LOS ANGELES (AP) — The Latest on the launch of three Canadian satellites from California (all times local):

8:30 a.m.

Three satellites for the Canadian Space Agency's Earth-monitoring Radarsat program have been deployed into orbit after they were launched from Vandenberg Air Force Base in California.

The satellites were released Wednesday from the SpaceX Falcon 9's upper stage a few minutes apart from each other to space them apart on the same orbital plane.

The Falcon 9 lifted off from the coastal base northwest of Los Angeles at 7:17 a.m. and a few minutes later its first stage returned and successfully landed. It was the second flight for the first stage, which was used in a mission last March.

The Radarsat satellites bounce signals off the Earth's surface to create images even during adverse weather conditions.

The images are used for a wide range of purposes, including monitoring sea ice, disaster management and agricultural and forestry management.

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7:50 a.m.

SpaceX has successfully landed a Falcon 9 first stage rocket at Vandenberg Air Force Base, California, after it launched three satellites for the Canadian Space Agency's Radarsat program.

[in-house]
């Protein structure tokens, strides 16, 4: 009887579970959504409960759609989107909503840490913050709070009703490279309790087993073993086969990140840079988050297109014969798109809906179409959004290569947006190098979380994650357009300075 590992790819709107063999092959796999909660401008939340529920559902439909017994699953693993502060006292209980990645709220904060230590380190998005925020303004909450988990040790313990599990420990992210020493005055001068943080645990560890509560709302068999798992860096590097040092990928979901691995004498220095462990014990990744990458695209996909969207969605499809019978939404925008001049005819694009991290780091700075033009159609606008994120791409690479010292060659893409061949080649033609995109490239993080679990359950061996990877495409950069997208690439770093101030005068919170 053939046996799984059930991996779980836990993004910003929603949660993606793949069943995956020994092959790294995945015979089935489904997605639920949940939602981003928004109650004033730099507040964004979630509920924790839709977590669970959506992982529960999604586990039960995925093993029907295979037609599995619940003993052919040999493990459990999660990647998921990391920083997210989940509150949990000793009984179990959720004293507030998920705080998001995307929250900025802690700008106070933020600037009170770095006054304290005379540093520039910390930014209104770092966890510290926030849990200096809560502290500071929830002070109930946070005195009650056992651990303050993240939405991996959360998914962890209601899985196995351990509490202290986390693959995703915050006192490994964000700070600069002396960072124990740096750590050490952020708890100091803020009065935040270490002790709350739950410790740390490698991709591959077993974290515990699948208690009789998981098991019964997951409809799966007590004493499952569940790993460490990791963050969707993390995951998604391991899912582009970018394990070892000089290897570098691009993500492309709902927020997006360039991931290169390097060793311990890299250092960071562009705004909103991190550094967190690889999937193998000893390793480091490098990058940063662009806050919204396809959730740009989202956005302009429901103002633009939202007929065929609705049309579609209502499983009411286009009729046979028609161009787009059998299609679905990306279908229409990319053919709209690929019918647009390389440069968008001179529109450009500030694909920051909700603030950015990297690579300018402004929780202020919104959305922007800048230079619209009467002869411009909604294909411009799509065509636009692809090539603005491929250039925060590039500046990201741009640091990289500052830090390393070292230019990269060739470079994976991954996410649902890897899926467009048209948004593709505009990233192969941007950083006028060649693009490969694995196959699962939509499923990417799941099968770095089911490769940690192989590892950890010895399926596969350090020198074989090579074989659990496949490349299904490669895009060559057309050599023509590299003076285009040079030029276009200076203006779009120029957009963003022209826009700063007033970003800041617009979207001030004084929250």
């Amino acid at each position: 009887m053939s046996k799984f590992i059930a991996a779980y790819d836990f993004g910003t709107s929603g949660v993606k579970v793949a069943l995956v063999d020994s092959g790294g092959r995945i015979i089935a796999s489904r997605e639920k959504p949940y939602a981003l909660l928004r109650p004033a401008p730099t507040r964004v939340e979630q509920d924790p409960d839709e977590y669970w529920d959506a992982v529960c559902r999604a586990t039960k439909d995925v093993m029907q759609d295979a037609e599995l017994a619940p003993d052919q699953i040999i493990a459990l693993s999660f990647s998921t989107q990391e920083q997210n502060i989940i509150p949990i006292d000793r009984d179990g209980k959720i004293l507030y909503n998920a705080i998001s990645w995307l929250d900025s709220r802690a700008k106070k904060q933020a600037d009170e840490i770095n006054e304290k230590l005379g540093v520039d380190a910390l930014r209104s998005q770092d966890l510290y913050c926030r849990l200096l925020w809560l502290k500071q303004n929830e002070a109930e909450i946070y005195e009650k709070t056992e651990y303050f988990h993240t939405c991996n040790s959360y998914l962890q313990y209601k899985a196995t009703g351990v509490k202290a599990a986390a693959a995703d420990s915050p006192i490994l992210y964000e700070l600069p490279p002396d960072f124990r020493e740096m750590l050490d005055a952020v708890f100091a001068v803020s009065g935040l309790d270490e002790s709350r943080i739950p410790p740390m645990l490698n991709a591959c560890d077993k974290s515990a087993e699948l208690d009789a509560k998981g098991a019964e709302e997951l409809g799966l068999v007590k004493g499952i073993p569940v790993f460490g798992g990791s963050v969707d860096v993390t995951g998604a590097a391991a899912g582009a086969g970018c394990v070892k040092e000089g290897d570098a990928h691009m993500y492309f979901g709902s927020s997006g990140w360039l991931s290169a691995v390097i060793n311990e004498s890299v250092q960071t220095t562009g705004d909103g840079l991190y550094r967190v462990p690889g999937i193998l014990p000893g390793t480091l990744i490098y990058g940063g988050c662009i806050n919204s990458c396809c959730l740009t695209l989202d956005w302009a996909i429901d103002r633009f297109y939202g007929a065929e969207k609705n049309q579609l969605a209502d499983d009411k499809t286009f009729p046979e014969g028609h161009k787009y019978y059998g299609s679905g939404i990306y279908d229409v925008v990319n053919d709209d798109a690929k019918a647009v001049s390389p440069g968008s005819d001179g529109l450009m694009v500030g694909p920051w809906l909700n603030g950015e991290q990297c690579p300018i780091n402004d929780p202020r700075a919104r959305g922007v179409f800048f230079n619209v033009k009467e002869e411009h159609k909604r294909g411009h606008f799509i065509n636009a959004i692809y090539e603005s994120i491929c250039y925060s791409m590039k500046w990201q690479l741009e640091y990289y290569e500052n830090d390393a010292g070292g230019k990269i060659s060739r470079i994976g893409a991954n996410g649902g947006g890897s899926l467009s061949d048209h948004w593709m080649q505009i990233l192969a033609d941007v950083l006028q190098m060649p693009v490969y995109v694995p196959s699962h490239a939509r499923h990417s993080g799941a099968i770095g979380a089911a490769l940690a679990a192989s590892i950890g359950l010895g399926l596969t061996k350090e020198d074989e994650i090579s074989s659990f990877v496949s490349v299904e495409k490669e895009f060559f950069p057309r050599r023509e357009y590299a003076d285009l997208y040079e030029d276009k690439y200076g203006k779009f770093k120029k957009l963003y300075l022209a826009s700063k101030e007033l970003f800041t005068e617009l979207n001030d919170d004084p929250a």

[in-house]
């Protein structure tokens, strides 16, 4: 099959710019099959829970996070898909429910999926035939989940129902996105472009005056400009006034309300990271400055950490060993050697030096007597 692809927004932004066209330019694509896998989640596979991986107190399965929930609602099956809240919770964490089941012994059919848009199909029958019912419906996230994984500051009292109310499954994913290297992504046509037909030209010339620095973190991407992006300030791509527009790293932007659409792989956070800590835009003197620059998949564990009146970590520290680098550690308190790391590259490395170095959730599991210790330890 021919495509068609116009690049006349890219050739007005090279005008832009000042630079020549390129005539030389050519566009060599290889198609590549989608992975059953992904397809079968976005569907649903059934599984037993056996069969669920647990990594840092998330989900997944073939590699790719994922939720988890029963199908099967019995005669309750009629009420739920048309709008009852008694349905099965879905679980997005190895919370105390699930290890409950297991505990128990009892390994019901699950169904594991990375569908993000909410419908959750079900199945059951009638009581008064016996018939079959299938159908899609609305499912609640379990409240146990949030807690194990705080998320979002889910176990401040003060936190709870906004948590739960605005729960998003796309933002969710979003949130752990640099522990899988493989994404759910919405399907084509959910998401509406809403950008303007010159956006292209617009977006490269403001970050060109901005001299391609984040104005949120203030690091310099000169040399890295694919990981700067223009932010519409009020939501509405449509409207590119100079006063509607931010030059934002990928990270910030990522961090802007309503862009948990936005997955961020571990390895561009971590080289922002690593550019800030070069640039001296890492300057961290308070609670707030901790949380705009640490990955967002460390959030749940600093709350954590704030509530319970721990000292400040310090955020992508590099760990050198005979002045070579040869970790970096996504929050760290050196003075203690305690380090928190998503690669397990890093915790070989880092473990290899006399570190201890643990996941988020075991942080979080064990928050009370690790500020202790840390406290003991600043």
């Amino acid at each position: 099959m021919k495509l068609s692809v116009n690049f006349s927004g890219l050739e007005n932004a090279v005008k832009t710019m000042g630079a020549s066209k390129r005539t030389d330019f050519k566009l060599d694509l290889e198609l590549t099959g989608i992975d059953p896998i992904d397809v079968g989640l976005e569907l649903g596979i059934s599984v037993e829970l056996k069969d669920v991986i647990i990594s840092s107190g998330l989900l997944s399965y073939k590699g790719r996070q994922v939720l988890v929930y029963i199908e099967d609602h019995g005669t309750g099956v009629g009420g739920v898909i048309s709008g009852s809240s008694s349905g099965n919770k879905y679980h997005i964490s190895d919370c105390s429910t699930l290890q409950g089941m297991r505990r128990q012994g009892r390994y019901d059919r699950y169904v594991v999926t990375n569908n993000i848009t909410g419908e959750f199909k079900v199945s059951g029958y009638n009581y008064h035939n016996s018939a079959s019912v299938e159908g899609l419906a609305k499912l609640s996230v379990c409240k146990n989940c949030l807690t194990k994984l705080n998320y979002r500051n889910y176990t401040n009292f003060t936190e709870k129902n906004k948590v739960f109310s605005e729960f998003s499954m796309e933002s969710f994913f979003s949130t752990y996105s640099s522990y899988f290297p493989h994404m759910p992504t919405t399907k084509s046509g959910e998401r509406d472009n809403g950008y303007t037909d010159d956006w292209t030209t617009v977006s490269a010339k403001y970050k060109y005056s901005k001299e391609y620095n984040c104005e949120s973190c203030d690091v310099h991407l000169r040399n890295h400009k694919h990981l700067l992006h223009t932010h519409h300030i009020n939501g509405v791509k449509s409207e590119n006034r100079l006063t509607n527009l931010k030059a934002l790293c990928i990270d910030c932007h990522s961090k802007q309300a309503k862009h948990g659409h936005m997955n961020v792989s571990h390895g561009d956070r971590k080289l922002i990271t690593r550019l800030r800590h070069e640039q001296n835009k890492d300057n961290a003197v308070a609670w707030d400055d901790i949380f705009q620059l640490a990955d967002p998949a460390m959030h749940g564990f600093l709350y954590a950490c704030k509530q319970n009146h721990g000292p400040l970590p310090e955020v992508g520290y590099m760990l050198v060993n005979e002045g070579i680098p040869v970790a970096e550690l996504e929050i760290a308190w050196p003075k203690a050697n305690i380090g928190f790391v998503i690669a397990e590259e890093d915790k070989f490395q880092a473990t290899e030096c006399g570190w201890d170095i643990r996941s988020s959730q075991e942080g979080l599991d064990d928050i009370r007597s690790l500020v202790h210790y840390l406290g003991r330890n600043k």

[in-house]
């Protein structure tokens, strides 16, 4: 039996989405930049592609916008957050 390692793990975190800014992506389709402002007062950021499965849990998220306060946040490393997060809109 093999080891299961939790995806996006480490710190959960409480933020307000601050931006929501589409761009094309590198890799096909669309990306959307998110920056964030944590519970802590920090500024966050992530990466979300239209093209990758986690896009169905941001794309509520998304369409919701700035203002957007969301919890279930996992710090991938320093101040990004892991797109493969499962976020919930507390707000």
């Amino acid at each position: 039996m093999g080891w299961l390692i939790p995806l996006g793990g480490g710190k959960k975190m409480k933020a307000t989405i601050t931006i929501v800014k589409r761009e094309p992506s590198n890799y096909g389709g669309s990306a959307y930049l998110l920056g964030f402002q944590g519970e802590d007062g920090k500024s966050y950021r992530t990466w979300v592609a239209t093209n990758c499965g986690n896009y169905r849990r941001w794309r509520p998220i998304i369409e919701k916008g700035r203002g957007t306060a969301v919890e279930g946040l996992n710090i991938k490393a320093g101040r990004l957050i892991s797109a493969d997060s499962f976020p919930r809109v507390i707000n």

The rocket lifted off at 7:17 a.m. Wednesday and a few minutes later the first stage appeared back over the coastal base northwest of Los Angeles and descended through thick fog onto a landing zone. The booster previously was used for a launch last march.

Deployment of the three satellites was scheduled to be completed just over an hour after liftoff.

The Radarsat satellites bounce signals off the Earth's surface to create images even during adverse weather conditions.

The images are used for a wide range of purposes, including monitoring sea ice, disaster management and agricultural and forestry management.

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7:25 a.m.

Three satellites for the Canadian Space Agency's Earth-monitoring Radarsat program are heading toward orbit aboard a SpaceX rocket.

The Falcon 9 booster blasted off from Vandenberg Air Force Base, California, at 7:17 a.m. Wednesday.

SpaceX intends to fly the rocket's first stage back to the base northwest of Los Angeles and area residents have been advised they may hear a sonic boom during its return. The booster was previously used for a launch in March.

Deployment of the three satellites is scheduled to be complete just over an hour after liftoff.

The Radarsat satellites bounce signals off the Earth's surface to create images even during adverse weather conditions.

The images are used for a wide range of purposes, including monitoring sea ice, disaster management and agricultural and forestry management.

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